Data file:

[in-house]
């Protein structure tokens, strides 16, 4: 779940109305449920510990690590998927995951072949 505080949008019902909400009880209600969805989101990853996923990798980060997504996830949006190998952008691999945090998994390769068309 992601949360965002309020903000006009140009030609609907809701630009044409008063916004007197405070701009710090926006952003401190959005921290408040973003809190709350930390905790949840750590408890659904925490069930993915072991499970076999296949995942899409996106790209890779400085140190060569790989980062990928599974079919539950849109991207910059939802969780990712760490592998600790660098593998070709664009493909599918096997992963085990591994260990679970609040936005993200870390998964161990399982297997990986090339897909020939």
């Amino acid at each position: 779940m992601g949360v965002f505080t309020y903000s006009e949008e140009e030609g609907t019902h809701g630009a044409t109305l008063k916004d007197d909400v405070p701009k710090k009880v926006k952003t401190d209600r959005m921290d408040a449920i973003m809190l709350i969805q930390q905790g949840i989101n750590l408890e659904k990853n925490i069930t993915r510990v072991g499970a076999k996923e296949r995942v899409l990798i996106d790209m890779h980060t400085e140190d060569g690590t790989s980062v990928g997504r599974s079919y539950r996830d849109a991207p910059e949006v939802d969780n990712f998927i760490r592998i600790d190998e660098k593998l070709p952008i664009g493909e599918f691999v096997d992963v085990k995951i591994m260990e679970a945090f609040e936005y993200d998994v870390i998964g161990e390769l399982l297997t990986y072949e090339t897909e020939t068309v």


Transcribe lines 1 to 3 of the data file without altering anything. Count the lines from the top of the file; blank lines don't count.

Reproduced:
[in-house]
């Protein structure tokens, strides 16, 4: 779940109305449920510990690590998927995951072949 505080949008019902909400009880209600969805989101990853996923990798980060997504996830949006190998952008691999945090998994390769068309 992601949360965002309020903000006009140009030609609907809701630009044409008063916004007197405070701009710090926006952003401190959005921290408040973003809190709350930390905790949840750590408890659904925490069930993915072991499970076999296949995942899409996106790209890779400085140190060569790989980062990928599974079919539950849109991207910059939802969780990712760490592998600790660098593998070709664009493909599918096997992963085990591994260990679970609040936005993200870390998964161990399982297997990986090339897909020939």
């Amino acid at each position: 779940m992601g949360v965002f505080t309020y903000s006009e949008e140009e030609g609907t019902h809701g630009a044409t109305l008063k916004d007197d909400v405070p701009k710090k009880v926006k952003t401190d209600r959005m921290d408040a449920i973003m809190l709350i969805q930390q905790g949840i989101n750590l408890e659904k990853n925490i069930t993915r510990v072991g499970a076999k996923e296949r995942v899409l990798i996106d790209m890779h980060t400085e140190d060569g690590t790989s980062v990928g997504r599974s079919y539950r996830d849109a991207p910059e949006v939802d969780n990712f998927i760490r592998i600790d190998e660098k593998l070709p952008i664009g493909e599918f691999v096997d992963v085990k995951i591994m260990e679970a945090f609040e936005y993200d998994v870390i998964g161990e390769l399982l297997t990986y072949e090339t897909e020939t068309v």